Gooch's fanatical work ethic and unflinching drive for self-improvement didn't always sit too well with his team-mates during his playing career and he famously clashed with David Gower, among others, for not sharing his relentless dedication. Gooch would often be seen pounding the streets of Chelmsford after a county match, "warming down" by running home. At times his sergeant-major approach became a source of angst and ridicule but in many ways the game has caught up with Gooch.

The forensic analysis to batting technique, the role of sport psychology, the advancements in fitness and nutrition; as the majority of his peers took a more laissez-faire attitude, all these factors were essential to Gooch's understanding of the overall package that makes a top-class cricketer and these are now essential components of modern coaching. Gooch is in his element in his current role as England's batting coach and his determination to leave no stone unturned is perhaps his greatest quality. His attitude is certainly mirrored in his charges, and in Cook in particular.

Personal coaches are commonplace these days but Gooch was one of the very first players to take one on. Alan Lilley, a team-mate at Essex, would travel to England matches with Gooch and when team practice was over Lilley would step in to continue the training as everyone else went home.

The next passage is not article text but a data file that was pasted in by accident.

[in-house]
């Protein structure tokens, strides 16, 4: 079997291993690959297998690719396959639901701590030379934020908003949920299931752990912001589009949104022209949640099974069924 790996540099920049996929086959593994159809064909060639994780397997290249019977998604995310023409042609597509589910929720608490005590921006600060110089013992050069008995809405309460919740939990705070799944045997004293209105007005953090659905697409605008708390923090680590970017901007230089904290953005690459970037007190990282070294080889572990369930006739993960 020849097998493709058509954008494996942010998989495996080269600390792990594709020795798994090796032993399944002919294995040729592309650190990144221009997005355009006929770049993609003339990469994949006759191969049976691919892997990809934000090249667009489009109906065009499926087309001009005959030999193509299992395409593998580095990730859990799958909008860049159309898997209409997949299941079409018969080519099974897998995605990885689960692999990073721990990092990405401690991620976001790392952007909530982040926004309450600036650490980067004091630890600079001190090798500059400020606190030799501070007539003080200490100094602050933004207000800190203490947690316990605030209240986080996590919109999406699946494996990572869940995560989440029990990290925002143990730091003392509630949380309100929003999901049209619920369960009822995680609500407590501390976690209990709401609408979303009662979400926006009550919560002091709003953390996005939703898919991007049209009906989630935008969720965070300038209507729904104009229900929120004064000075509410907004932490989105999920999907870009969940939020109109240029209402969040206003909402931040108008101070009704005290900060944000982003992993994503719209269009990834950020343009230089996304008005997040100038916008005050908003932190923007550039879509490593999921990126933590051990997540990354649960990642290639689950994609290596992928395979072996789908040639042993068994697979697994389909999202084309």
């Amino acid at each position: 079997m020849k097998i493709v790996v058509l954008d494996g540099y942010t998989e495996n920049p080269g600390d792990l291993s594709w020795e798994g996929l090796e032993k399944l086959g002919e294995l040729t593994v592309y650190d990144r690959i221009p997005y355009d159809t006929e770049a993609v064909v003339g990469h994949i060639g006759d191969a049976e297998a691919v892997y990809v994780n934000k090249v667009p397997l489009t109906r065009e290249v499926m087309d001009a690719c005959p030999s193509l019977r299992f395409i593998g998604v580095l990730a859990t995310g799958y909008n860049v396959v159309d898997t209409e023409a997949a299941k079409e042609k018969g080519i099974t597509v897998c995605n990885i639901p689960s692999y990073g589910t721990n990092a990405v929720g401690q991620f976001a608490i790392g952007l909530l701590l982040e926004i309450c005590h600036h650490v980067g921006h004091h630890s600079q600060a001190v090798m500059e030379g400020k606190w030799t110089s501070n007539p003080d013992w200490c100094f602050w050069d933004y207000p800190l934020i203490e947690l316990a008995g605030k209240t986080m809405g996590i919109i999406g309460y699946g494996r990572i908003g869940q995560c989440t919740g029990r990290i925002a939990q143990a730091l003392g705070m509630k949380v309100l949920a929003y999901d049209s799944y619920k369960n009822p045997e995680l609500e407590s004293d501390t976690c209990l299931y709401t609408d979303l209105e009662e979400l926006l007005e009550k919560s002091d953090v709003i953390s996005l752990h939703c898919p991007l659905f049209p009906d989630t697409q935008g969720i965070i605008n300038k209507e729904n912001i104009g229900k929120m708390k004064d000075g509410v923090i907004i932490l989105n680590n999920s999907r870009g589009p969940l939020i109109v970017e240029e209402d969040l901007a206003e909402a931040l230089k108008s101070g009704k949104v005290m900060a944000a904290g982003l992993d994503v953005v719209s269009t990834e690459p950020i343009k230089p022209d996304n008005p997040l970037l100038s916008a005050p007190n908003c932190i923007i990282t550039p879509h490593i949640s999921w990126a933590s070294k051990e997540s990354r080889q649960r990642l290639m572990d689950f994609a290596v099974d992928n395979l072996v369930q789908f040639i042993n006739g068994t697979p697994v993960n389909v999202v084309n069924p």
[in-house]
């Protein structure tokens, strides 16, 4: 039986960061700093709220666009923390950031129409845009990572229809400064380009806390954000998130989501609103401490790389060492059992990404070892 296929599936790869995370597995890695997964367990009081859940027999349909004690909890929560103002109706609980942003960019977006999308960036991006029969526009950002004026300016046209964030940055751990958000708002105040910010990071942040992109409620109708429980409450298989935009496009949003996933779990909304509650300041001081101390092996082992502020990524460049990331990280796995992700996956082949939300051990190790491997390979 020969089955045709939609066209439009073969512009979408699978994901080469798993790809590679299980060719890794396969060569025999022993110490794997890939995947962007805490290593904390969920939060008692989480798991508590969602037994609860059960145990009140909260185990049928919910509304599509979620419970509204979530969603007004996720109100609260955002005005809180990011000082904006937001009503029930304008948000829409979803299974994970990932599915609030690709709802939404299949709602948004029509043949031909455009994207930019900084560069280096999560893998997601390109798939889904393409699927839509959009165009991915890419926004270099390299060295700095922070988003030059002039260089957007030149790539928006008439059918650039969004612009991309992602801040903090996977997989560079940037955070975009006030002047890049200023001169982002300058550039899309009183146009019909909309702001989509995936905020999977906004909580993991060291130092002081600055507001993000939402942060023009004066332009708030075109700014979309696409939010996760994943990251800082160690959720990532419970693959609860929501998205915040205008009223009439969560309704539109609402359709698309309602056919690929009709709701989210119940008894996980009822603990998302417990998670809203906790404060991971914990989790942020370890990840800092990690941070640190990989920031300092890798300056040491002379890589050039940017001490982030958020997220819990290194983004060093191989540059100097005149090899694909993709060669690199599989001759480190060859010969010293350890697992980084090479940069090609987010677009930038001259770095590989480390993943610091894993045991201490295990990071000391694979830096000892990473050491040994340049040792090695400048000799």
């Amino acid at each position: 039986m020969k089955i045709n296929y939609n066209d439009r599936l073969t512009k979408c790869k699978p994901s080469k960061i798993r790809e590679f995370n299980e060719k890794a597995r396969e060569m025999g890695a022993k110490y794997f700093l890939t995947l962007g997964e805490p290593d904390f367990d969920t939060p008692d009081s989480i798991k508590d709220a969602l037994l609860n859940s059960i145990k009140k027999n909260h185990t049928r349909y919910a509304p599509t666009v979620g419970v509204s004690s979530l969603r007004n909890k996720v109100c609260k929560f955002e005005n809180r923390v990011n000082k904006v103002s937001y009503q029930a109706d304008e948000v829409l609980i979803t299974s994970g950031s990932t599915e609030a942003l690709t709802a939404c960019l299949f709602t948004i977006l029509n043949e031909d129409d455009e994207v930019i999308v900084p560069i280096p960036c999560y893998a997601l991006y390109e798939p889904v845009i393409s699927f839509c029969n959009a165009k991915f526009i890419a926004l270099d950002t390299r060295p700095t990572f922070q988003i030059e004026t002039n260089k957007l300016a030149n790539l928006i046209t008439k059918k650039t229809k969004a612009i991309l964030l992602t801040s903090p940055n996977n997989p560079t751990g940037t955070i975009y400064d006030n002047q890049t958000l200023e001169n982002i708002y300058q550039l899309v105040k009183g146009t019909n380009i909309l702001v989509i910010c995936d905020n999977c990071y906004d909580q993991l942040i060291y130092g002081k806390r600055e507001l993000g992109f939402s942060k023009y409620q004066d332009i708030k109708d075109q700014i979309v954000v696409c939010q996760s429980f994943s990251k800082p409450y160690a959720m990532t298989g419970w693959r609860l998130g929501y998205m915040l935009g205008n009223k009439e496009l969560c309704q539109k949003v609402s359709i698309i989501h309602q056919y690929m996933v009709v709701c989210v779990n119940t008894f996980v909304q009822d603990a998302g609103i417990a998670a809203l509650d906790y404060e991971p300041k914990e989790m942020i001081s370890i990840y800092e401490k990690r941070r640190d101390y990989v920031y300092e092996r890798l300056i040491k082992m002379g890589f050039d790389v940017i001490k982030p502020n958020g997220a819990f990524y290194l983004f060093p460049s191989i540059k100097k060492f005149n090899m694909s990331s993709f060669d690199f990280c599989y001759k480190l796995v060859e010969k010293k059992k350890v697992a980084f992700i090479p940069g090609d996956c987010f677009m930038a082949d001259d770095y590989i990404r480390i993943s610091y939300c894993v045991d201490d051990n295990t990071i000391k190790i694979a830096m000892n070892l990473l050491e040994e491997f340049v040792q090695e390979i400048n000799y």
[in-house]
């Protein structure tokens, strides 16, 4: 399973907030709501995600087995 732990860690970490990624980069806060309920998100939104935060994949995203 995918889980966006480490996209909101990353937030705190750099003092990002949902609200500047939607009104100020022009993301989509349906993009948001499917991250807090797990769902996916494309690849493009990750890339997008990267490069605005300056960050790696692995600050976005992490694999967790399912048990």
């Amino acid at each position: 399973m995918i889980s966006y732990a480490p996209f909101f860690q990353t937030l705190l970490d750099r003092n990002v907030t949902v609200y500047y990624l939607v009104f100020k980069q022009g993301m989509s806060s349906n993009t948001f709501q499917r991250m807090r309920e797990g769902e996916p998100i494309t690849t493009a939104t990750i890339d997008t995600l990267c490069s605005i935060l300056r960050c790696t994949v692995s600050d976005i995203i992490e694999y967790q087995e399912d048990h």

"He helped me a lot in that period towards the end of my England career," says Gooch. "It's not for everyone but I'm telling you now, if I was still playing I'd have one. I'm not saying the help players get isn't good enough but each individual has to make their own decisions and the one thing that you need to do in professional sport is be absolutely confident that when you walk over that white line you've done everything you possibly can to be ready to do your job."

It's a mantra that served Gooch well. In a 20-year Test career he racked up 8,900 runs - the highest tally by an Englishman - and scored 20 centuries against some of the finest bowling attacks ever to grace the game, including five centuries against the great West Indian quicks. In 1990, against India, he became the fifth Englishman to score a Test triple-century, before scoring a ton in the second innings to break the record for the most runs scored in a Test match.